The following definitions will aid in the understanding of the description of the invention.
“Callus” refers to an undifferentiated proliferating mass of cells or tissue in vitro, “Plastid genome” refers to the genetic information of a plastid, which occurs as multiple copies of a circular, double stranded DNA molecule.
“Coding sequence” or “open reading frame” refers to a region of continuous sequential nucleic acid triplets encoding a protein, polypeptide, or peptide sequence.
“Dicot” or “dicotyledonous” refers to plants that produce an embryo with two cotyledons. Examples of dicots include cotton, soybean and peanut.
“Endogenous” refers to materials originating from within the organism or cell.
“Exogenous” refers to materials originating from outside of the organism or cell. It refers to nucleic acid molecules used in producing transformed or transgenic host cells and plants. As used herein, exogenous is intended to refer to any nucleic acid that is introduced into a recipient cell, regardless of whether a similar nucleic acid may already be present in such cell.
“Genome” refers to the chromosomal DNA of an organism. The genome is defined as a haploid set of chromosomes of a diploid species. For the purposes of this application, genome also includes the “plastid genome.”
“Monocot” or “monocotyledonous” refers to plants having a single cotyledon. Examples include cereals such as maize, rice, wheat, oat, and barley.
“Primary meristem” refers to the apical meristem. “Axillary meristem” refers to the scutellar node meristem, coleoptile node bud, first leaf bud, and leaf node meristems. All of these meristems can be observed in a developing embryo, seedling, or plant.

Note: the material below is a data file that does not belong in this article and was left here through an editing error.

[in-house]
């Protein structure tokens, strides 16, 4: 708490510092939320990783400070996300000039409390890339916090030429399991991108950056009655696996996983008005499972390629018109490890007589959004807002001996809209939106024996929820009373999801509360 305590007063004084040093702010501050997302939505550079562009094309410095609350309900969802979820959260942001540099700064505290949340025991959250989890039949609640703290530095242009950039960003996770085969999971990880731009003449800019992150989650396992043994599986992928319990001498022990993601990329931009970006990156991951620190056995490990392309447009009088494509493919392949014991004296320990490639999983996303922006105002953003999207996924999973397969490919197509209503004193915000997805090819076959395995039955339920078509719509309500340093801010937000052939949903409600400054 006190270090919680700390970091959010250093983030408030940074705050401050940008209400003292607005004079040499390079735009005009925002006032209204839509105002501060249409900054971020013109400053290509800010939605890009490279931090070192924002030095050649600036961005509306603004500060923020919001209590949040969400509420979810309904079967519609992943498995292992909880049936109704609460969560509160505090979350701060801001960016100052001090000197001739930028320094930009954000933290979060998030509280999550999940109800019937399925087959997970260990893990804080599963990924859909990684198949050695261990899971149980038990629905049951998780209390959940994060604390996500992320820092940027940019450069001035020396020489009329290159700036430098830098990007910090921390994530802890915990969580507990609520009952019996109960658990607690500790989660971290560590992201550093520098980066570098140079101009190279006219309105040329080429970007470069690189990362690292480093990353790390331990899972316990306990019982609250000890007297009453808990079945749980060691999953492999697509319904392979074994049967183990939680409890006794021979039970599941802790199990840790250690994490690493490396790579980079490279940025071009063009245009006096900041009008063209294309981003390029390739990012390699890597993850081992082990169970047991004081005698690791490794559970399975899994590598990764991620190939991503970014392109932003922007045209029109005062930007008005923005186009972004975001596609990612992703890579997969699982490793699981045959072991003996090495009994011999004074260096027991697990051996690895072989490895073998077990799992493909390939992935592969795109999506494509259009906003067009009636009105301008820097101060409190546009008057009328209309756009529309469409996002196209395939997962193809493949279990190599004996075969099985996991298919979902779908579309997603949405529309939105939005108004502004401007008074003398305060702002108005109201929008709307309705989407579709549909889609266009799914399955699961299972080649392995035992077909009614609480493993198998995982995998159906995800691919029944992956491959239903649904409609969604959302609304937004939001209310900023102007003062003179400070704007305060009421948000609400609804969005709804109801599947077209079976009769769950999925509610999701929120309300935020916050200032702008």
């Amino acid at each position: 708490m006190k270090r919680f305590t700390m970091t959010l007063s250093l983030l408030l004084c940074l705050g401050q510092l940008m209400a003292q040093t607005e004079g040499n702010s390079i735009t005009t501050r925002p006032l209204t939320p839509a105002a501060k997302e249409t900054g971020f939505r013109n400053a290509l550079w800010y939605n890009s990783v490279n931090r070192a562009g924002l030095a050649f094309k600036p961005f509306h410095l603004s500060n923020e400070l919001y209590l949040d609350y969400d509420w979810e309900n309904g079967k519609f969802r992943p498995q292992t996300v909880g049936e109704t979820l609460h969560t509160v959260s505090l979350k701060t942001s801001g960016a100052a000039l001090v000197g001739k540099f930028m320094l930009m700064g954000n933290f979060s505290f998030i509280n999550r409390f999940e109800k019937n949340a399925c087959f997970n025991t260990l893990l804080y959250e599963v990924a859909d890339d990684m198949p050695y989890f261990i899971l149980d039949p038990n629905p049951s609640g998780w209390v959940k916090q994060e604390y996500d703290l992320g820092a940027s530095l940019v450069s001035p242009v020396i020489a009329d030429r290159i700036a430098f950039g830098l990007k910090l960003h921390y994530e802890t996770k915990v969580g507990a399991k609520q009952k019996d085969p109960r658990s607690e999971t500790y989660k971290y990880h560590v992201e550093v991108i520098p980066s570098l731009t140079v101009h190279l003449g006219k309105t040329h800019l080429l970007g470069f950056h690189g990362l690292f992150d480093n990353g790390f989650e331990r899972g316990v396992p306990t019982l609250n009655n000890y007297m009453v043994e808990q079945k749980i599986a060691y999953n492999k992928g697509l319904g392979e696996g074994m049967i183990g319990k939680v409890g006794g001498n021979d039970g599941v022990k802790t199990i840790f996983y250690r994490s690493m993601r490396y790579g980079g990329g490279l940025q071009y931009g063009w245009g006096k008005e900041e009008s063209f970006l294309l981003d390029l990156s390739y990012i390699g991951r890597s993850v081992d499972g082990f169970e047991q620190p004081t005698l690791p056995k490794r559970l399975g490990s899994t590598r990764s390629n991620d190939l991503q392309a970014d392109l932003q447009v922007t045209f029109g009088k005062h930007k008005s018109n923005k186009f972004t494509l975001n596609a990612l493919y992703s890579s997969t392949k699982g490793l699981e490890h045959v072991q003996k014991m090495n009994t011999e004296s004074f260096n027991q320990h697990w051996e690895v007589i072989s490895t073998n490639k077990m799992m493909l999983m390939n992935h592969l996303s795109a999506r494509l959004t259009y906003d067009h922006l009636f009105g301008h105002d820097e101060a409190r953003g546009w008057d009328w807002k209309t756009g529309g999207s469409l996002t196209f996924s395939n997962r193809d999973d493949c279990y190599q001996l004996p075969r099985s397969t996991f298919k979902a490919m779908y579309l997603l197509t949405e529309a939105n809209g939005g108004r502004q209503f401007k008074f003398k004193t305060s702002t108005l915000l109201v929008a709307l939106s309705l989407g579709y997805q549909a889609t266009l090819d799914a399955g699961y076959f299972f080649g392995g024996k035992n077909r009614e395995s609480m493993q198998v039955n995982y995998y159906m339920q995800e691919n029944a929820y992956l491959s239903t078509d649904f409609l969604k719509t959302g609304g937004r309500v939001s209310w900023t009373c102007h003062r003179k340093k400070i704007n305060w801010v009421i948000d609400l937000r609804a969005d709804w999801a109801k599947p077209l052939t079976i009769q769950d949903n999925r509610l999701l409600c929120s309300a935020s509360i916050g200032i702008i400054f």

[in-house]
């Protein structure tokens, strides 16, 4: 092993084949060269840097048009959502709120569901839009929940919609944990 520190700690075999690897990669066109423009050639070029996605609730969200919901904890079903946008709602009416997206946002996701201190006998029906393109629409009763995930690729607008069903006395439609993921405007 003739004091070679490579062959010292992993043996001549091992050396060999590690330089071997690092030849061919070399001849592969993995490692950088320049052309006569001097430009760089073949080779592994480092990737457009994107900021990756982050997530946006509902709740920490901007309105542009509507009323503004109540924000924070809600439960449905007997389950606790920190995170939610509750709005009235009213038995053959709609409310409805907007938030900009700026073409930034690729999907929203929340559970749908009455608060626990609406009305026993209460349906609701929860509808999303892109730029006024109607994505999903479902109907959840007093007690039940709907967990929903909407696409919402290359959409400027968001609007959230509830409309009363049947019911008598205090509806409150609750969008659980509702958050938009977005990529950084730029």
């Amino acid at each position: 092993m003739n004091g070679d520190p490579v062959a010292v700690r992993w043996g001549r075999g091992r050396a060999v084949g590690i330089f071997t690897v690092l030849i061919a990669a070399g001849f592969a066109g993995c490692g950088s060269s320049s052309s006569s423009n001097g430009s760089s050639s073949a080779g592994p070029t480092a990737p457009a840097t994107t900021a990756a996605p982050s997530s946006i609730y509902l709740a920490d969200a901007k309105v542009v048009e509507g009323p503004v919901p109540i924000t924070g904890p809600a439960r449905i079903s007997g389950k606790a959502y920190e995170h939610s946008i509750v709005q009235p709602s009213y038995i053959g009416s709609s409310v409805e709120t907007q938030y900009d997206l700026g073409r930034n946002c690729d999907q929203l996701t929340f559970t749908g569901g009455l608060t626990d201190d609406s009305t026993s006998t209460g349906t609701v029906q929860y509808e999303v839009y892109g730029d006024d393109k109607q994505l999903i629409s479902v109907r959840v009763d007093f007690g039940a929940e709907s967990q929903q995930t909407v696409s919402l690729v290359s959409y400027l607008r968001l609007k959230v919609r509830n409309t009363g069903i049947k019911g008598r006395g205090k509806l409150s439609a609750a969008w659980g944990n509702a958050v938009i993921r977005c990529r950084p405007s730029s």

“Nucleic acid” refers to deoxyribonucleic acid (DNA) or ribonucleic acid (RNA).
“Phenotype” refers to a trait exhibited by an organism resulting from the interaction of genotype and environment.
“Polyadenylation signal” or “polyA signal” refers to a nucleic acid sequence located 3′ to a coding region that promotes the addition of adenylate nucleotides to the 3′ end of the mRNA transcribed from the coding region.
“Promoter” or “promoter region” refers to a nucleic acid sequence, usually found 5′ to a coding sequence, that controls expression of the coding sequence by controlling production of messenger RNA (mRNA) by providing the recognition site for RNA polymerase or other factors necessary for the start of transcription at the correct site.
“Recombinant nucleic acid vector” or “vector” refers to any agent such as a plasmid, cosmid, virus, autonomously replicating sequence, phage, or linear or circular single- or double-stranded DNA or RNA nucleotide segment, derived from any source, capable of genomic integration or autonomous replication, comprising a nucleic acid molecule in which one or more nucleic acid sequences have been linked in a functionally operative manner. Such recombinant nucleic acid vectors or constructs are capable of introducing a 5′ regulatory sequence or promoter region and a DNA sequence for a selected gene product into a cell in such a manner that the DNA sequence is transcribed into a functional mRNA, which is subsequently translated into a polypeptide or protein.
“Regeneration” refers to the process of growing a plant from a plant cell.
“Selectable marker” or “screenable marker” refers to a nucleic acid sequence whose expression confers a phenotype facilitating identification of cells containing the nucleic acid sequence.
“Transcription” refers to the process of producing an RNA copy from a DNA template.